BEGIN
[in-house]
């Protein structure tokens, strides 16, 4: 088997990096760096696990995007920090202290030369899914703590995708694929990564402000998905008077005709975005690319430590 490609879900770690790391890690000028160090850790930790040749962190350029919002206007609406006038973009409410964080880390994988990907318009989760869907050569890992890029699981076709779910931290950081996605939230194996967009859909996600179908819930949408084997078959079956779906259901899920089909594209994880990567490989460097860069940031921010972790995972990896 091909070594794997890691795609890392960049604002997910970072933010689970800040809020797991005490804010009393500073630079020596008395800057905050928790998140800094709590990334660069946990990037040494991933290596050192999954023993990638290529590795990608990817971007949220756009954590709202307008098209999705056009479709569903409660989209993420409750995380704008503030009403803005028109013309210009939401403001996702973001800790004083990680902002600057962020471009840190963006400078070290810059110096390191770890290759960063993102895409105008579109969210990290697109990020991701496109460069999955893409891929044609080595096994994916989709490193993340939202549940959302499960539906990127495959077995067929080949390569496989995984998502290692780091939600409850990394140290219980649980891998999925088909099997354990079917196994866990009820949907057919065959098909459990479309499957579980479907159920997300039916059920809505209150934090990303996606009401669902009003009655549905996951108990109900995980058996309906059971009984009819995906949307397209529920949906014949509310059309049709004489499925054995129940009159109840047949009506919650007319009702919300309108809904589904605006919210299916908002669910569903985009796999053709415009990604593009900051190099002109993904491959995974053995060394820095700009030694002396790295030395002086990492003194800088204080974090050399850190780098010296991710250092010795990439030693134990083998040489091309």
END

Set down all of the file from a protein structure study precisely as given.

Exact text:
[in-house]
């Protein structure tokens, strides 16, 4: 088997990096760096696990995007920090202290030369899914703590995708694929990564402000998905008077005709975005690319430590 490609879900770690790391890690000028160090850790930790040749962190350029919002206007609406006038973009409410964080880390994988990907318009989760869907050569890992890029699981076709779910931290950081996605939230194996967009859909996600179908819930949408084997078959079956779906259901899920089909594209994880990567490989460097860069940031921010972790995972990896 091909070594794997890691795609890392960049604002997910970072933010689970800040809020797991005490804010009393500073630079020596008395800057905050928790998140800094709590990334660069946990990037040494991933290596050192999954023993990638290529590795990608990817971007949220756009954590709202307008098209999705056009479709569903409660989209993420409750995380704008503030009403803005028109013309210009939401403001996702973001800790004083990680902002600057962020471009840190963006400078070290810059110096390191770890290759960063993102895409105008579109969210990290697109990020991701496109460069999955893409891929044609080595096994994916989709490193993340939202549940959302499960539906990127495959077995067929080949390569496989995984998502290692780091939600409850990394140290219980649980891998999925088909099997354990079917196994866990009820949907057919065959098909459990479309499957579980479907159920997300039916059920809505209150934090990303996606009401669902009003009655549905996951108990109900995980058996309906059971009984009819995906949307397209529920949906014949509310059309049709004489499925054995129940009159109840047949009506919650007319009702919300309108809904589904605006919210299916908002669910569903985009796999053709415009990604593009900051190099002109993904491959995974053995060394820095700009030694002396790295030395002086990492003194800088204080974090050399850190780098010296991710250092010795990439030693134990083998040489091309």